Since it involves allowing your baby to scream for a certain amount of time before coming in to check on her, the Ferber approach is also known as a “graduated extinction” method. As time passes, the gaps between visits get a little longer, so you’re coming in less frequently and giving your kid more responsibility for going to sleep. The Ferber approach can be a good compromise between letting your child scream it out and more gentle sleep training techniques, including spending time in your kid’s bedroom. Even if you aren’t with her as she goes off to sleep, she could feel more secure and acceptable if she knows you’ll return to check on her later.

Chair Method

The chair method includes sitting next to your toddler in a chair until they fall asleep, then leaving the room. Each night, you move the chair a little further to the door until you are out of the room completely, and your baby falls asleep on her own. The chair method is easy for toddlers to accept since it is gentler. You will unlikely need to listen to your toddler’s cries for long, making it easier on you. The downside is that it could take longer than techniques like cry it out or Ferber, and your baby could become frightened and distressed in the middle of the night if she discovers you’ve left the room.


Bedtime fading includes adjusting your 1-year-old’s daily periods to help her go to sleep more quickly on her own. Instead of putting her to bed at the regular time, wait until she begins to display signs of fatigue. It is believed that if your kid is exhausted, she will sleep better. Following that, for a few nights of putting her to bed at that time, you can progressively push back bedtime by 15 minutes until she sleeps when you want her to.

Can you use sleep training for 1-year-old for naptime?

Using the same sleep training technique for naps as you use at nighttime is OK. However, prolonged sobbing can take away from the nap and prevent your kid from getting the necessary daytime sleep.

You have a couple of options on how to approach it. One solution is to start nap training at lunchtime once you’ve mastered sleep training at nighttime. Another option is to schedule a time during naptime to try the sleep training method. If it doesn’t work, try another method, like pushing your child about in the pram until she falls asleep and then putting her back in her bed or crib.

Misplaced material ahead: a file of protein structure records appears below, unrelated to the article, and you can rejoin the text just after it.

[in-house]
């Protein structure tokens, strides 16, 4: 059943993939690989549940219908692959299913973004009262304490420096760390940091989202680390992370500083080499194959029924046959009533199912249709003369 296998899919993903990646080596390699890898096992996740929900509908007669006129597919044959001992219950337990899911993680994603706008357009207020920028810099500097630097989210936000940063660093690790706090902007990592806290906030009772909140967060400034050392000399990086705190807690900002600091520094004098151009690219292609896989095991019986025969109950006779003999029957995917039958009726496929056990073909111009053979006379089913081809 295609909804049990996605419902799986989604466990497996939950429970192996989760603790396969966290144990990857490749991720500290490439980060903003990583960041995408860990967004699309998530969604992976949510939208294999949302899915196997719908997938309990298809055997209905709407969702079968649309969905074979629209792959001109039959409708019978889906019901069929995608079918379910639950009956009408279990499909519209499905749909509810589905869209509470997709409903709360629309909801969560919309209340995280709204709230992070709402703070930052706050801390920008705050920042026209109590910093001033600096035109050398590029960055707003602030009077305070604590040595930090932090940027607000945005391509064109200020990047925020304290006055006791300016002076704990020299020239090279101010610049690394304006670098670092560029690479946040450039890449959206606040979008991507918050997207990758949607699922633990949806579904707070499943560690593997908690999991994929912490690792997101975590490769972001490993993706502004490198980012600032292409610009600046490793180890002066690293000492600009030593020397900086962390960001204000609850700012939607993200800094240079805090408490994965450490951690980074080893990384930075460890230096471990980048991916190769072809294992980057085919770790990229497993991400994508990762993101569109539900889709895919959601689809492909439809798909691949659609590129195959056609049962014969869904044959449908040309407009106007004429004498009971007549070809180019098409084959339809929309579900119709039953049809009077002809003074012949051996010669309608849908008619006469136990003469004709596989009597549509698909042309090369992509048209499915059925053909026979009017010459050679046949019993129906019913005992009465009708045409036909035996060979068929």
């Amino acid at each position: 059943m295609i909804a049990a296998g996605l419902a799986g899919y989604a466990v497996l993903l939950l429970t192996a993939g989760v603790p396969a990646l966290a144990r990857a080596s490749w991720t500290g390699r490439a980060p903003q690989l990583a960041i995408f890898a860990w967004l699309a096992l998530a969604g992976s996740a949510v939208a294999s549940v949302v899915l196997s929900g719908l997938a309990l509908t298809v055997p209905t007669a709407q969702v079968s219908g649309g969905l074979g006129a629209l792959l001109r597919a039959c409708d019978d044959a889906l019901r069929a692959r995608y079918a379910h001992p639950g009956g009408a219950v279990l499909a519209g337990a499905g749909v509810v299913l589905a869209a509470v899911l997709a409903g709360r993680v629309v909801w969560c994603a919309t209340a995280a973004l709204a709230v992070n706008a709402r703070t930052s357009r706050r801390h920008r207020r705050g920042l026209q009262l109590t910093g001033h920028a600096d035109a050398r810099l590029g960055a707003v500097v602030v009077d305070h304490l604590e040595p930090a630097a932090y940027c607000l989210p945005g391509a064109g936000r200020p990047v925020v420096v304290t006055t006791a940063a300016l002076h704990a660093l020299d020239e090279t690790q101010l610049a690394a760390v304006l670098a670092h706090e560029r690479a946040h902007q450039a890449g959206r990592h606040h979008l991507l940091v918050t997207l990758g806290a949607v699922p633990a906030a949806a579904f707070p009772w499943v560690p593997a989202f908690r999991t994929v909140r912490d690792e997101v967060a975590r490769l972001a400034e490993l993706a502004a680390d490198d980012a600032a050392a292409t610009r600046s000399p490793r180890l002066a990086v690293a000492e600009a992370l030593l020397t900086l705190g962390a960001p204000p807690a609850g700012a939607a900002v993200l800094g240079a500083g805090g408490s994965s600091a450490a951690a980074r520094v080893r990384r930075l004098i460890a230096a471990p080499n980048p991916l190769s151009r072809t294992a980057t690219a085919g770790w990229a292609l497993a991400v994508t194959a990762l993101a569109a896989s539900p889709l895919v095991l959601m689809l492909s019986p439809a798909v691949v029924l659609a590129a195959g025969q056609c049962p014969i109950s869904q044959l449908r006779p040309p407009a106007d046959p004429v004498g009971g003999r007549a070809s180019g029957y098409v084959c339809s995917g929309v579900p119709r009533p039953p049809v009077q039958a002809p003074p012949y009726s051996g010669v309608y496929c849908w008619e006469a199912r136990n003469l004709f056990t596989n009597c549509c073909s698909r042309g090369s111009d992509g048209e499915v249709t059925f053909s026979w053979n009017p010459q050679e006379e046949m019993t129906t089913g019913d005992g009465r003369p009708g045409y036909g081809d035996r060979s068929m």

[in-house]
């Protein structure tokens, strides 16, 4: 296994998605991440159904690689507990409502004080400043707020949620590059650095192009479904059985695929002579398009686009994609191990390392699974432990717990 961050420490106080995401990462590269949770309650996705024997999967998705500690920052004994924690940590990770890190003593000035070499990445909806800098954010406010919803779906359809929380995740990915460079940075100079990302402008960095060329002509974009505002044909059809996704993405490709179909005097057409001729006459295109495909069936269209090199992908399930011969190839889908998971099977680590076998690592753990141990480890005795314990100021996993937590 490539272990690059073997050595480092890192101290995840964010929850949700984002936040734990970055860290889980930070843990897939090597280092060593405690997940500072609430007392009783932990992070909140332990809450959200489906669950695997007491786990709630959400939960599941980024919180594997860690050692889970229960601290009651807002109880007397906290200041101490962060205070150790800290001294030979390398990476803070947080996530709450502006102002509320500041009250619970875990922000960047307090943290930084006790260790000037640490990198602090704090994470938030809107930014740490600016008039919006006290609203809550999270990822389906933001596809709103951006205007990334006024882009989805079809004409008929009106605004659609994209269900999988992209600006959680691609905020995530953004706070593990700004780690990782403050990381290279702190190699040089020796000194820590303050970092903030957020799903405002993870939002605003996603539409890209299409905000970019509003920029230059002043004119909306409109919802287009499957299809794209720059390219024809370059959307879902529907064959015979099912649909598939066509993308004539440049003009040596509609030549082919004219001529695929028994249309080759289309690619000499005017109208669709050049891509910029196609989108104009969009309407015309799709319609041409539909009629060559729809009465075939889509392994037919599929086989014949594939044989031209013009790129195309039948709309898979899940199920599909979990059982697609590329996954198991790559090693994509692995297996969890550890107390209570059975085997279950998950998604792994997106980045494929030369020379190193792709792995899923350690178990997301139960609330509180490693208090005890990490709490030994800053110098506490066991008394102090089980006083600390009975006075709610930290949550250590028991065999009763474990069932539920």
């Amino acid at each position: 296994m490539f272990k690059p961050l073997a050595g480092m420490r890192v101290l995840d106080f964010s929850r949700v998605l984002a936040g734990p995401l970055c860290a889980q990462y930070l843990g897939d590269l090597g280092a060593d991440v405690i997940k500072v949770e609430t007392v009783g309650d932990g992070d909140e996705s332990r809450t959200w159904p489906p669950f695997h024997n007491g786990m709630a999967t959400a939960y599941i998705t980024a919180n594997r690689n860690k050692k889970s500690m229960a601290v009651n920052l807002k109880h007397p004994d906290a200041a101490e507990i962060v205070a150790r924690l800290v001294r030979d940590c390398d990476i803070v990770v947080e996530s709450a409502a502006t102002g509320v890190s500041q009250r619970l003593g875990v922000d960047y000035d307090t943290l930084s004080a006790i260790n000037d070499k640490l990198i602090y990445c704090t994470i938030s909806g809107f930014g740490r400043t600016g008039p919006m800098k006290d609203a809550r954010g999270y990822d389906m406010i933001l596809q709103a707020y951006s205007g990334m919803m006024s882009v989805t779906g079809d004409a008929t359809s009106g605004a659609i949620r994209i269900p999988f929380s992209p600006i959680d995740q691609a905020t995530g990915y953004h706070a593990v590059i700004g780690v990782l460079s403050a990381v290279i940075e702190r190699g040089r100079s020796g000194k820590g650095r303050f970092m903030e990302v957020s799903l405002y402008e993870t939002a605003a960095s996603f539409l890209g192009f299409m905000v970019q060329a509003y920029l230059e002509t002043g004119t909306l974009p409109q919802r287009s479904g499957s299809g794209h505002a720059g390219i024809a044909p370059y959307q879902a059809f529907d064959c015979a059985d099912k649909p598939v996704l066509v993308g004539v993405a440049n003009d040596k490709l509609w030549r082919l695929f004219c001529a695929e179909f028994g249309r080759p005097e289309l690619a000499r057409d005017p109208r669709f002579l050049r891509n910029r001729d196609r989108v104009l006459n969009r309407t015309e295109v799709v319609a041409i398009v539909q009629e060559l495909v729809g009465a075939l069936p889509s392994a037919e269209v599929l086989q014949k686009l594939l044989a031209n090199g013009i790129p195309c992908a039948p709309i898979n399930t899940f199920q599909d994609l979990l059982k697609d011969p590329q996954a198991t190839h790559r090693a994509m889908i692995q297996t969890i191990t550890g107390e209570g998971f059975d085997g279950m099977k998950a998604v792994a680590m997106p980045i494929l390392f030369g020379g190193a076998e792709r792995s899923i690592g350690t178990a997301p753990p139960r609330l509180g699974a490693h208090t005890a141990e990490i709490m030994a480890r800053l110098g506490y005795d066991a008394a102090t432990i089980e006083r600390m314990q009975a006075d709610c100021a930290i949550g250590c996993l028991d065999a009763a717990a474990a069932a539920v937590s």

Does a 1-year-old need sleep training?

Only you can decide when you see that your toddler’s current bedtime and sleep habits are good and helpful for your family. If not, then they need to be adjusted. Bedtime battles are part of every toddlerhood, but waking up more than two or three times per night. Severe bedtime resistance, crying, or tantrums that cause the bedtime routine to run longer than 60 minutes mean your baby needs sleep training.

How long will the sleep training of toddlers take?

Sleep training will make a big change in your toddler. Your child can come around to the new plan within a few days, but it is common for the process to take longer. Consult your toddler’s pediatrician if you need help to improve within two to four weeks. Remember that every sleep training method does not work for every child, and you may need to change your method to see results.

Tips for sleep training for 1-year-old

1. Get ready to get started with your 1-year-old for sleep success.
2. Keeping your eye on your toddler to develop healthy sleep habits will benefit her for years.
3. Be consistent for your toddler to hold steady, even when things are hard.
4. Prepare your toddler for the upcoming changes. You can keep it simple and make a plan to say goodnight.
5. Project confidence by staying cool and calm on the outside.
6. Pick the right bedtime by 7:30 or 8 p.m.It necessarily leads to better sleep.
7. Get into a solid nighttime routine. It will help your1-year-old whether the sleep training changes.
8. Offer a comfort object such as a stuffed animal, blanket, or another lovie, and invite her to pick one out to bring into bed.
9. Tackle the pre-bed checklist. Anticipate your toddler’s need for a glass of water! Nightlight on.
10. Bring back to bed if your toddler gets up.
11. Keep your toddler active during the day. Everyone sleeps better after they have been busy.
12. Avoid screen time with your toddler before bed because Screens make it harder for little ones to fall asleep.


Sleep training 1-year old needs patience, consistency, and a deep understanding of the toddler’s individual needs. Parents can encourage healthy sleep habits by establishing a consistent bedtime routine, creating a sleep-inducing environment, and gradually allowing the child to self-soothe. Remember that each child is unique, and adjusting to the new sleep training techniques may take time. Parents can help their one-year-olds develop the skills they need for independent and restful sleep with persistence and a supportive approach.